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INFINITIVE AS OBJECT IN INDIRECT DISCOURSE
The infinitive is used as the object of verbs of saying and thinking. Such infinitives denote both time and stage of action (cp. cross1866).
a. The finite verb of a sentence placed in dependence on a verb of saying or thinking that requires the infinitive, becomes infinitive, which infinitive stands in the relation of a substantive as subject or object of the leading verb. Commonly as object: thus, Κῦρος νι_κᾷ Cyrus is victorious, when made the object of φησί he says, becomes a part of a new sentence φησὶ Κῦρον νι_κᾶν, in which Κῦρον νικᾶν is the object of φησί. As subject, when the verb of saying is passive: thus, in λέγεται Κῦρον νι_κᾶν, the last two words form the subject of λέγεται.
Verbs of saying are e.g.: say φημί, φάσκω, λέγω; confess ὁμολογῶ; promise ὑπισχνοῦμαι, ὑποδέχομαι, ἐπαγγέλλομαι, ὑφίσταμαι; pretend προσποιοῦμαι; swear ὄμνυ_μι; deny ἀπαρνοῦμαι; gainsay ἀντιλέγω; dispute ἀμφισβητῶ, etc.
Some verbs of saying admit other constructions than the infinitive, and especially ὅτι or ὡς ( cross2579). λέγω, εἶπον, φράζω, φωνῶ with ὅτι or ὡς mean say, with the infinitive command ( cross1997).
a. φημί say, assert, express the opinion that in classical Greek is almost always followed by the infinitive, but by ὅτι very often in the later language. φημὶ ὅτι occurs in X. A. 7.1.5 (φημὶ ὡς in L. 7.19, X. H. 6.3.7; D. 4.48, 27. 19 by anacoluthon).
b. λέγω state (impart a fact) takes either the infinitive or ὅτι or ὡς. The infinitive occurs usually with the passive (λέγεται, etc.) either in the personal or impersonal construction ( cross1982 a). The active forms of λέγω with the infinitive mean command ( cross1997).
c. εἶπον said usually takes ὅτι or ὡς; with the infinitive, it commonly means commanded ( cross1997). Cp. the double use of told.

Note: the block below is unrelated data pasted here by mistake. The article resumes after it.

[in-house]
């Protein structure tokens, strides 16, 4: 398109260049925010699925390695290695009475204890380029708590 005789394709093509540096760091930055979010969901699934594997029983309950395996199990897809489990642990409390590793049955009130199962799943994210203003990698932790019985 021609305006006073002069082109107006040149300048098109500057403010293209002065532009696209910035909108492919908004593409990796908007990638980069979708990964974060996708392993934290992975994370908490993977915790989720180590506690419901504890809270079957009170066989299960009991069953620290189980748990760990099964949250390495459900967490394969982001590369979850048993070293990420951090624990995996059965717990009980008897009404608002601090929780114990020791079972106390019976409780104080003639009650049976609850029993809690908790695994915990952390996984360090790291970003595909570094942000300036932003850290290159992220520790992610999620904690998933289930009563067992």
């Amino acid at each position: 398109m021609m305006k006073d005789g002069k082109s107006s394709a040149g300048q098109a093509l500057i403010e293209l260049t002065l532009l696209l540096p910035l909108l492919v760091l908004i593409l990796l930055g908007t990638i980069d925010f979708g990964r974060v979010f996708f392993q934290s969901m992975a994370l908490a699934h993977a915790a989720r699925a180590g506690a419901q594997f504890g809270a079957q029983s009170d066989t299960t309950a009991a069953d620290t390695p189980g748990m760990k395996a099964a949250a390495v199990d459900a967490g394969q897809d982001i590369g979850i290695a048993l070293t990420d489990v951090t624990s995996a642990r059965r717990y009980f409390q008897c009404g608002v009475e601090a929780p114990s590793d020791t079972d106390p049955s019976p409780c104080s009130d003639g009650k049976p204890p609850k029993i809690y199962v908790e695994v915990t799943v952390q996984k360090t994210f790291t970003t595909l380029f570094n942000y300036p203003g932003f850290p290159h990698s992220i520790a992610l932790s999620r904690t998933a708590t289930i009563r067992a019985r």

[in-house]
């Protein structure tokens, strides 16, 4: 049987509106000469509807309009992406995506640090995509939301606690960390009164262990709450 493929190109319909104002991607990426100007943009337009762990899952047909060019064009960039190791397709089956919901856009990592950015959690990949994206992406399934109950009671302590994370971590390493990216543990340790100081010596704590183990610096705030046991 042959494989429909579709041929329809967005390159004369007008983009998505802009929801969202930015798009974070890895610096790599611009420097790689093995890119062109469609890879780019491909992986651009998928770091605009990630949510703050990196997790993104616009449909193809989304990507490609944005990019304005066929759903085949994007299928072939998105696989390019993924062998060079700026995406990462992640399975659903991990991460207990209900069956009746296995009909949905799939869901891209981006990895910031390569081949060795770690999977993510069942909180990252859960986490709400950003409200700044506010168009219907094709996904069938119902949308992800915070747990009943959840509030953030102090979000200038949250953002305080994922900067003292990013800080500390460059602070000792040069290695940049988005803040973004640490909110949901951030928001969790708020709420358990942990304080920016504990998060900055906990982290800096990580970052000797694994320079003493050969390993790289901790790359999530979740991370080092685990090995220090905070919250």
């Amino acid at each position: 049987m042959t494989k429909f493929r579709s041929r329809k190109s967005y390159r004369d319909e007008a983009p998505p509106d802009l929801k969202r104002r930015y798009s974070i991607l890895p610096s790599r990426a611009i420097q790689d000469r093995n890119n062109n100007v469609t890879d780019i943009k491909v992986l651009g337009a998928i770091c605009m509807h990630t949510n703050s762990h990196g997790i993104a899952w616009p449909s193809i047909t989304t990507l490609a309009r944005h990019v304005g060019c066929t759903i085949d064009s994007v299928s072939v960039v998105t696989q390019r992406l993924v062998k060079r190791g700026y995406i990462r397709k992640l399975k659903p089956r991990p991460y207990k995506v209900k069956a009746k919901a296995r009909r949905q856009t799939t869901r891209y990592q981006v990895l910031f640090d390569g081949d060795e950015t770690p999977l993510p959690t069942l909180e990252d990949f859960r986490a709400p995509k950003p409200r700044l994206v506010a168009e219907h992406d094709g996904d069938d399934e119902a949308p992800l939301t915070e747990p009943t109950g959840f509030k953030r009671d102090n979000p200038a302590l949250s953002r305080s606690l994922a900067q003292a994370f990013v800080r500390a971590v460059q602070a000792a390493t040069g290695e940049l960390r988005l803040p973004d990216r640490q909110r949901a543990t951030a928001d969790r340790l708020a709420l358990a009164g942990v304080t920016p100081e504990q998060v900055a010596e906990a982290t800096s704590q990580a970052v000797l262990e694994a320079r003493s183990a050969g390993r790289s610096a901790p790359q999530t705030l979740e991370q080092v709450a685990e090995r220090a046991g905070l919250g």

N.—εἶπον meaning said with the infinitive is rare, but occurs in good Attic prose: And. 1.57, 80; Thuc. 7. 35; Lys. 10. 6, 10. 9, 10. 12; Xen. H. 1. 6. 7, 2. 2. 15, C. 5. 5. 24, S. 2. 13; Is. 2.29; Lyc. 50; Aes. 3.37, 3. 59; Dem. 15. 18; Plato, G. 473 a, 503 d, Lach. 192 b, Charm. 174 a, Hipp. Maj. 291 b, Pol. 263 c, 290 b, L. 654 a, Clitoph. 409 a, 410 b. In poetry this use is frequent.
Verbs of thinking almost always take the infinitive. Such are: think ἡγοῦμαι, οἴομαι, δοκῶ, νομίζω; hope ἐλπίζω; suppose ὑπολαμβάνω; suspect ὑποπτεύω; guess εἰκάζω; feel confident πιστεύω; disbelieve ἀπιστῶ. The use of ὡς is rare, while ὅτι is very rare ( cross2580).
a. Verbs of perceiving sometimes take the infinitive by analogy to verbs of thinking; as ἀκούω, αἰσθάνομαι, πυνθάνομαι ( cross2144).
Each tense of direct discourse is retained (with its proper meaning as regards stage of action) when it becomes infinitive in indirect discourse; but an imperfect is represented by the present infinitive; a pluperfect, by the perfect infinitive. See cross1866, cross1867.
An original οὐ of direct discourse is generally, an original μή is always, retained in indirect discourse. But in some cases οὐ becomes μή ( cross2723 ff.).
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The infinitive is the subject of the passive of verbs of saying and thinking ( cross1982 a). So with δοκεῖ it seems, φαίνεται it is plain, etc.
The infinitive represents a finite verb after verbs of saying and thinking.
L. 12.49, οὐδεὶς ἔφασκεν γιγνώσκειν αὐτόν nobody said that he knew him 23. 3, οἱ ἡγεμόνες οὔ φα_σιν ( cross2692)
εὖνοί φα_σιν εἶναι they assert that they are loyal
X. A. 4.1.21,
εἶναι ἄλλην ὁδόν the guides say there is no other road
X. C. 7.1.18. Other examples 1867.
πάντες ἐροῦσι τὸ λοιπὸν μηδὲν εἶναι κερδαλεώτερον τῆς ἀρετῆς everybody in time to come will say that there is nothing more profitable than bravery
b. βασιλεὺς νι_κᾶν ἡγεῖται the king thinks he is victorious ( = νι_κῶ, cp. cross1887) X. A. 2.1.11, οἴομαι βέλτιστον εἶναι I think it is best 5. 1. 8, ὑπώπτευον ἐπὶ βασιλέα_ ἰέναι they suspected that they were to go against the king 1. 3. 1, (Σωκράτης)
X. M. 3.9.6.
τὸ ἀγνοεῖν ἑαυτὸν ἐγγυτάτω . . . μανία_ς ἐλογίζετο εἶναι Socrates was of the opinion that for a man not to know himself was very near to madness
c. When a word of saying is expressed or implied in what precedes, several infinitives may be used where the indicative is employed in translation. So in the narration in X. C. 1.3.5-6.
The infinitive with ἄν represents an indicative with ἄν or a potential optative with ἄν. See cross1846, cross1848, cross1849, cross2270.
Verbs signifying to hope, expect, promise, threaten , and swear take the future infinitive in indirect discourse, and the aorist (less often the present) infinitive not in indirect discourse (like verbs of will or desire, 1868, cross1999). ἐλπίζω ταῦτα ποιήσειν I hope that I shall do this, ἐλπίζω ταῦτα ποιῆσαι or ποιεῖν I hope to do this.